Electronic Images Support Convictions
Evidence that appellant capturing certain images of partial nudity supported convictions, for abuse of a child by recording image for sexual gratification, and second-degree invasion of privacy by recording without knowledge.  Testimony denying intent does not require reversal.  Failure to raise constitutional challenge waives it.
STATE OF MISSOURI, Respondent vs. KEVIN T. BROWNING, Appellant
Missouri Court of Appeals, Southern District – SD30991

Fourth Amendment Protects Text Messages
Cell phone owner has reasonable expectation of privacy subject to Fourth Amendment protections that phone company’s ability to access does not negate.  “Callers have long enjoyed Fourth Amendment protection of the information they communicate over the phone. We see no reason why the same information communicated textually from that same device should receive any less protection under the Fourth Amendment.”  Fourth Amendment does not require warrant for investigative subpoena but does require investigative subpoena to have reasonable limitations in scope and relevance in purpose.  “[T]he State issued each consecutive subpoena because [respondent] made no admission within the time specified in the previous subpoena. If no evidence with which to charge [respondent] had come about, presumably the State would still be issuing subpoenas periodically in the hope of securing something it could use against him.”  Exclusionary rule has exceptions based on police conduct but “a conscious and considered decision made by a” prosecutor is not among them.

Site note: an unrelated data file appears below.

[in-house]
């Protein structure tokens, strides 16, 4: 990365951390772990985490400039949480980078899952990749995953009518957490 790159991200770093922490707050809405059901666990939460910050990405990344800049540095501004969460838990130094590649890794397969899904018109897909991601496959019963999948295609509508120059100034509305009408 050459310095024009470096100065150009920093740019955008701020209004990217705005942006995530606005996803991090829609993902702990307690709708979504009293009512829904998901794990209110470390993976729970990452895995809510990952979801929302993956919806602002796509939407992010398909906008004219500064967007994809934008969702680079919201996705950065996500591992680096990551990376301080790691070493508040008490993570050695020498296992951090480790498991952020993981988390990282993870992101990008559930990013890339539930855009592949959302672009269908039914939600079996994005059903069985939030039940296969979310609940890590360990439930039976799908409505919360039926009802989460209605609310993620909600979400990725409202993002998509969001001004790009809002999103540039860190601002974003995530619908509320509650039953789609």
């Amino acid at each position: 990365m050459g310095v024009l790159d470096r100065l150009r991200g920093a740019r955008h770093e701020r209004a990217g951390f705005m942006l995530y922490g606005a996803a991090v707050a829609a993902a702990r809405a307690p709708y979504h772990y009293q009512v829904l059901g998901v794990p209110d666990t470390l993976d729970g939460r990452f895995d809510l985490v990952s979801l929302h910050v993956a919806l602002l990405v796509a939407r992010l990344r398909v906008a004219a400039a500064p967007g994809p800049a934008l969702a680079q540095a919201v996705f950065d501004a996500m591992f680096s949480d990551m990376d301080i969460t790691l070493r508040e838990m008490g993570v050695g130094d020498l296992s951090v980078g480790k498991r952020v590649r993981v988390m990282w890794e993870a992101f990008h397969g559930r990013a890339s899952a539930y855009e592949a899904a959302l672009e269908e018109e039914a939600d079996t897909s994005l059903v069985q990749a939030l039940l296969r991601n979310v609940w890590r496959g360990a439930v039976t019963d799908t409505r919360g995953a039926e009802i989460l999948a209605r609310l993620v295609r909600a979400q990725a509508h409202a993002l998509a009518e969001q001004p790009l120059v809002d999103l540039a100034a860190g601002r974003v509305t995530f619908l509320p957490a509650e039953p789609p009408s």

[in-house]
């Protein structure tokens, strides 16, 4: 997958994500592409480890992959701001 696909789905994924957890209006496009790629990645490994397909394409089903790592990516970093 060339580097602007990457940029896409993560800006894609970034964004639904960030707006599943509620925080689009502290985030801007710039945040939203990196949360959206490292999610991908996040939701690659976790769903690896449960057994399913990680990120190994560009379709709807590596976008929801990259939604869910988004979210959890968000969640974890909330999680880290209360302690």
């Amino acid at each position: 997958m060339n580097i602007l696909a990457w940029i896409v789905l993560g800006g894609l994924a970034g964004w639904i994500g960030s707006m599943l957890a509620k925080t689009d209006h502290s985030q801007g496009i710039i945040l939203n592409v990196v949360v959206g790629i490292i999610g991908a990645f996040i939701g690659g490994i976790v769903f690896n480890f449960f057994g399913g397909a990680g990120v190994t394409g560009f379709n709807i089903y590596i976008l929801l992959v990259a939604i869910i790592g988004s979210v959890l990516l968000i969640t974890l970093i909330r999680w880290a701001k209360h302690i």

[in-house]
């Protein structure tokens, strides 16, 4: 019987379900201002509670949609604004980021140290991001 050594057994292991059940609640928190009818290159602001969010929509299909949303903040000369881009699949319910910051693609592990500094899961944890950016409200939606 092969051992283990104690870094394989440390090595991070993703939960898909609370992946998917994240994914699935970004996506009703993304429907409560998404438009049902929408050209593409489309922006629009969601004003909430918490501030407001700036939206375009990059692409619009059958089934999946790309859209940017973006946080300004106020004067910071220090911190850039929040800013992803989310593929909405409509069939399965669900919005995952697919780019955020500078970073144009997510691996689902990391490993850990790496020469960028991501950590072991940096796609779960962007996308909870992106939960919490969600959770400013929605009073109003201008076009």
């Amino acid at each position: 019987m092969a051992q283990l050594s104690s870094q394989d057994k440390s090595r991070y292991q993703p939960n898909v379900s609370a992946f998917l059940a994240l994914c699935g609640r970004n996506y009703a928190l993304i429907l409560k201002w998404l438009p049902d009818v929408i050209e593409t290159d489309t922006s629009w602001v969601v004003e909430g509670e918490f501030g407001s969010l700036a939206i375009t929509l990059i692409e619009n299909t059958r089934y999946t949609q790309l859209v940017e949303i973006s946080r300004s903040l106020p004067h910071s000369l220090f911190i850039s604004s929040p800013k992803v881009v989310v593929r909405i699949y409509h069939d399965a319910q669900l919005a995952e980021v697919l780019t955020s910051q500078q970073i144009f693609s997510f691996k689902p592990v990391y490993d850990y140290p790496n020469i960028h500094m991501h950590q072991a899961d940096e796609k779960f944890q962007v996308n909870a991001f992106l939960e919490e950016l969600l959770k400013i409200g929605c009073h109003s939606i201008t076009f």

State of Missouri vs. James Arthur Clampitt
(Overview Summary)
Missouri Court of Appeals, Western District – WD73943

One Unanimous Verdict on Undifferentiated Acts
Charging instrument alleged, and evidence showed, multiple acts but verdict director did not describe them individually.  Such instruction was not plain error, because statute defined offense as a course of conduct, so whichever conduct jurors found, their verdict was unanimous.  Kidnapping instructions required jurors to find all elements so omission of conjunction between elements was not plain error.
State of Missouri, Respondent, vs. Joshua A. Miner, Appellant.
(Overview Summary) 
Missouri Court of Appeals, Eastern District – ED96594

Identification of Defendant was Sufficient
Stipulation and testimony showed that defendant was driver accused of offense.  Statute providing that evidence “shall include but not be limited to” certain documents represents a non‑exclusive list. “[T]he legislature recognized that other sources of evidence would contain sufficient indicia of reliability[.]”
STATE OF MISSOURI, Plaintiff-Respondent vs. ZACK RANDALL GRAVES, Defendant-Appellant
Missouri Court of Appeals, Southern District – SD31373

Evidence of Violence Supports Convictions
Evidence of actual violence supported finding of substantial risk needed to for child endangerment conviction.  “Substantial” means “not seeming or imaginary: not illusive [.]” Evidence of threats following actual violence supported a finding of coercion needed for kidnapping conviction.
State of Missouri, Respondent, v. Raymon C. Harrell, Appellant.
(Overview Summary)
Missouri Court of Appeals, Eastern District – ED95363

Walls Do Not a Building Make
Statute defines second degree burglary to include unlawfully entering a building to commit a crime.  Appellant stole copper wire from truck that was in a shelter.  Shelter had roof, one complete wall, two half-walls, and one partial wall.  Even without door or window, truck shelter constituted a building.
State of Missouri, Respondent, v. Anthony Collins, Appellant.
(Overview Summary)
Missouri Court of Appeals, Eastern District – ED96069